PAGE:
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Economy on the verge of freezing to death

Posted July. 24, 2013 05:35,   


One hundred fifty days have passed since the inauguration of the Park Geun-hye administration. Has a sketch of the nation’s economic policy for the five-year term of the Park administration been drawn over the past five months? In her inaugural speech, President Park said, “I will achieve economic revival and create the second Miracle of the Han River, in which the people are happy.” Is the Republic of Korea currently moving in that direction? Is the economy growing to make revival, and is excitement to generate a miracle being restored? The reality is regrettable, however.

During her state visit to China last month, President Park visited Xi`an in Shaanxi province, about 1,200 kilometers from Beijing. She took a tour to Samsung Electronics’ semiconductor plant that is under construction in the city, a hub of China’s western territory development. It is a mega plant that entails 8 trillion won (7.16 billion U.S. dollars) in total investment, and is set to create 20,000 jobs, including those with 160 companies that will have operations there.

In areas around the X`ian High-Tech Development District, banners reading “Let’s create a win-win situation in partnership with Samsung” are flying at many locations. In a report in its July 15 issue, the People’s Daily, China’s flagship newspaper, displayed positive attention to the progress of the plant project by quoting a government official who lauded Samsung, saying, “Samsung Electronics is extra cautious about safety ahead of the plant’s completion.” The Chinese central government and provincial authorities have provided special and care-taken consideration to Samsung in terms of infrastructure and taxation to secure the tech giant’s investment.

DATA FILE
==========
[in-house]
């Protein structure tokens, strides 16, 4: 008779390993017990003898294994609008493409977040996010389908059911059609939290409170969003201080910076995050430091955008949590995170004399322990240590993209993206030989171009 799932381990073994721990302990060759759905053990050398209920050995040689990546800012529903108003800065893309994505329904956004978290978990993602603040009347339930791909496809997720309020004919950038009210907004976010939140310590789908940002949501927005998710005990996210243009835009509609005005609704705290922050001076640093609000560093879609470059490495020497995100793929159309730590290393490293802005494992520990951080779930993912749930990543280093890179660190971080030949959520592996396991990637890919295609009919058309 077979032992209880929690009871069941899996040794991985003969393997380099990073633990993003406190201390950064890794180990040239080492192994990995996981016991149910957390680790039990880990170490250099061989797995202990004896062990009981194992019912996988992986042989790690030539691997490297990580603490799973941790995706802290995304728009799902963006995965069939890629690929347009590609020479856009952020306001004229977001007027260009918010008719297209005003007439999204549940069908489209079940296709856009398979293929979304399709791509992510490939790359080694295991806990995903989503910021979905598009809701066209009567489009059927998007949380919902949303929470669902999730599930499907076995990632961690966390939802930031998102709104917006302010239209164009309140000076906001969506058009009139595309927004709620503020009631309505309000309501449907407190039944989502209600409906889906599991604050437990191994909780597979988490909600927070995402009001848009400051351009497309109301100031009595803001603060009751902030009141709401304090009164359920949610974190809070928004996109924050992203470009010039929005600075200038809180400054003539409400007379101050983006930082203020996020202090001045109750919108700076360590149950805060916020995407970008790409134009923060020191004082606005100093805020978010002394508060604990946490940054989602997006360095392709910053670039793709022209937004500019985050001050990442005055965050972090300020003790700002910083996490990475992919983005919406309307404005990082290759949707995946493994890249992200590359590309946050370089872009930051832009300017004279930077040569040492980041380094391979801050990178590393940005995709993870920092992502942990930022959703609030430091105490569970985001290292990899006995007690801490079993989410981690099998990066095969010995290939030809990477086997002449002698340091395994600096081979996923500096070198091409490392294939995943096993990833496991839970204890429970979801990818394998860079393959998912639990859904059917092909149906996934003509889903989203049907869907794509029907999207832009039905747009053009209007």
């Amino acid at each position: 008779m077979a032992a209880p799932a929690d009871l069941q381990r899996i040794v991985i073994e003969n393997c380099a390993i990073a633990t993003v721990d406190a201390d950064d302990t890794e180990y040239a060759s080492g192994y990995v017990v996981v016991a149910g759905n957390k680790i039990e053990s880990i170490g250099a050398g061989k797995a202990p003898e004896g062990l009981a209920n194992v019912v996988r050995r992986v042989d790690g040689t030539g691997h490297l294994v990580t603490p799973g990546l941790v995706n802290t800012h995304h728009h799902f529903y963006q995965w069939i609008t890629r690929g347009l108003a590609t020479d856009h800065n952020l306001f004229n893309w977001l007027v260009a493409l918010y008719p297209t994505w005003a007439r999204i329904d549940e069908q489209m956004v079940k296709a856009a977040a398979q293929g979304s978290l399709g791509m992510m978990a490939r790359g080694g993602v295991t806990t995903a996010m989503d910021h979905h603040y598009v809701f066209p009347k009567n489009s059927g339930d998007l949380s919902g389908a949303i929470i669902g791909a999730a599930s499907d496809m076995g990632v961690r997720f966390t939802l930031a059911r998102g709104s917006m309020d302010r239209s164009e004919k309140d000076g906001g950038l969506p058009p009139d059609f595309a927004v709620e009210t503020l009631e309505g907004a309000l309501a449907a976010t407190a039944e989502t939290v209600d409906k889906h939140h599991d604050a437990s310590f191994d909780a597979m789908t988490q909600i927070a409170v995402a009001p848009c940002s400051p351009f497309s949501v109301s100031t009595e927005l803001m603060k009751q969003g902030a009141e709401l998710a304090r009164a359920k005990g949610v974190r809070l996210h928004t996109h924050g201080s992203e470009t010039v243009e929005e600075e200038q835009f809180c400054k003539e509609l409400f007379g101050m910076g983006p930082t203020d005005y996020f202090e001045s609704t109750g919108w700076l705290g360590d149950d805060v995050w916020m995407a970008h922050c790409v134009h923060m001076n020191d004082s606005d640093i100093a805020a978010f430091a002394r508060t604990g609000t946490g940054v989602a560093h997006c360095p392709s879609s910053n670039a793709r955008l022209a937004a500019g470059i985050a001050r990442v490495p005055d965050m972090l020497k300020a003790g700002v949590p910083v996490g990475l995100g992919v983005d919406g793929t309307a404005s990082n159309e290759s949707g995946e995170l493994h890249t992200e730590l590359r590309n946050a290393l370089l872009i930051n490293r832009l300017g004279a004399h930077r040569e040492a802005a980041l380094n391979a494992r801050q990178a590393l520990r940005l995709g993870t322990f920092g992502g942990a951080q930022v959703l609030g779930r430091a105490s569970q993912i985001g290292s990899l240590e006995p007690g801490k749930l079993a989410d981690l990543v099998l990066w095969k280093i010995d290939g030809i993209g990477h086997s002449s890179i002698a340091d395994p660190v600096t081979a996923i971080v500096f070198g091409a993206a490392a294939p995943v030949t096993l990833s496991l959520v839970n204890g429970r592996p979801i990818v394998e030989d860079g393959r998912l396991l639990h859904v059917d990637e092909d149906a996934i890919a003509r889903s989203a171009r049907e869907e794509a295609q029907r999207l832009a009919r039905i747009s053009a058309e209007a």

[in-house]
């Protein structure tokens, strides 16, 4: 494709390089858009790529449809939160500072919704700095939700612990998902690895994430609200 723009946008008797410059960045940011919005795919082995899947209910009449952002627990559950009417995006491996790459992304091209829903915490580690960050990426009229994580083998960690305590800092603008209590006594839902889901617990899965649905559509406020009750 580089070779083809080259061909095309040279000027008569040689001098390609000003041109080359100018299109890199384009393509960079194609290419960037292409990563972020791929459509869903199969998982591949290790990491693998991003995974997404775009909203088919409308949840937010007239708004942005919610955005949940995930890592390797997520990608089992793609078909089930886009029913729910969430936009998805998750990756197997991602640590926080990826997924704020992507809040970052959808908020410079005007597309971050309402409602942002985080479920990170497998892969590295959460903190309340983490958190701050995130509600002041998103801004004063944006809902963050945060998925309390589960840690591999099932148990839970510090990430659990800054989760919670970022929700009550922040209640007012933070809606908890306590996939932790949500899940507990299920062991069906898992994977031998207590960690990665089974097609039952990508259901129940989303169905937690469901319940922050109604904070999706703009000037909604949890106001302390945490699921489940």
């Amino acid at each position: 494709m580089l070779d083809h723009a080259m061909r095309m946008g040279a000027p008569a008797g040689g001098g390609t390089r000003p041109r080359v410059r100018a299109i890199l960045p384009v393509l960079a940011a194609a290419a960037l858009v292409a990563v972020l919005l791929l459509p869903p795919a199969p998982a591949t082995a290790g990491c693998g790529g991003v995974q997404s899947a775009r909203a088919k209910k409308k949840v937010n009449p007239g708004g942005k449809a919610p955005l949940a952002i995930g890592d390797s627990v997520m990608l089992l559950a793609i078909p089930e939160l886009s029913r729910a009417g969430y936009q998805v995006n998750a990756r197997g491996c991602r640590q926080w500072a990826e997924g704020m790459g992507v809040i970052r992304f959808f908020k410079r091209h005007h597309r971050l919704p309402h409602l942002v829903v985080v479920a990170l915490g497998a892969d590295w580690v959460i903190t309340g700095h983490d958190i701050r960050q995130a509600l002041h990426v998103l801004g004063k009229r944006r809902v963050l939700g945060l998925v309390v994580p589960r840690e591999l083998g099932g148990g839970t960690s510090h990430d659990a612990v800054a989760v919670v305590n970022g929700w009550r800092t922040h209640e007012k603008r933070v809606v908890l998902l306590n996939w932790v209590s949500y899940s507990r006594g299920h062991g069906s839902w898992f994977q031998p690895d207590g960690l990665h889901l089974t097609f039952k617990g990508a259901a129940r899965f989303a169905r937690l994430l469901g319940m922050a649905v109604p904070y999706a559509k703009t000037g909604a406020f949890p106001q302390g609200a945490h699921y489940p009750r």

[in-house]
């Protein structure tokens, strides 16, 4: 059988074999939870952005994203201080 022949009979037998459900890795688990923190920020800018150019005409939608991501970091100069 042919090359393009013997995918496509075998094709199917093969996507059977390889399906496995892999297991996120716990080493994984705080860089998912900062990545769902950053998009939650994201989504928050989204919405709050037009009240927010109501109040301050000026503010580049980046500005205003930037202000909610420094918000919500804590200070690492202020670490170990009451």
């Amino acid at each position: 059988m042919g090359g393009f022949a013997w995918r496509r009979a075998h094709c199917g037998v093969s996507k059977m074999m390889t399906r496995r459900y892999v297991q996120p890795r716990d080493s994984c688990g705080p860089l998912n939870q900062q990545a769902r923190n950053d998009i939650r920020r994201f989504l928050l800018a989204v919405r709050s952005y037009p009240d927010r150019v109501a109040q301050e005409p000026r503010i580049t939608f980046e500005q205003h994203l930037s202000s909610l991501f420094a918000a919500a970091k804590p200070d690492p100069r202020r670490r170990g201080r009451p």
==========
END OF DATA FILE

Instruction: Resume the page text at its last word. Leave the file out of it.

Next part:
In the wake of Chinese President Xi Jinping’s visit to the U.S. last month, China proclaimed a “new type of great power relationship.” The world’s most populous country thus expressed its desire to stand on par with the U.S. in managing world order. It is a grand challenge that is even unthinkable without China`s GDP, the backing of its economic prowess, that is projected to surpass that of the U.S. Beijing provided ample assistance to attract Korea’s top company in the great initiative to develop its western territories, which is mandatory for China for economic growth.

What would happen if economic growth halts in the Republic of Korea now? It will fall into a peripheral country that has little chance to revive and will find it more difficult to cope with North Korea’s threat. The message “People comes before the state” sounds fabulous, but people’s happiness will only prove to be a blank promise if the country faces an economy wherein government debts and individual citizens’ debts only keep growing, without attaining economic growth. This is graphically demonstrated by countries in southern Europe on the brink of bankruptcies.

“We should extend deep respect to people who make investment,” President Park said on July 11, stressing anew the importance of deregulation. “These people (corporate investors) truly revive the economy, create jobs, shore up consumption, and develop the nation. The government should do everything it can to ensure those investors face no inconvenience in conducting business activities and taking on new challenges.” Her words per se are the best answer and solution.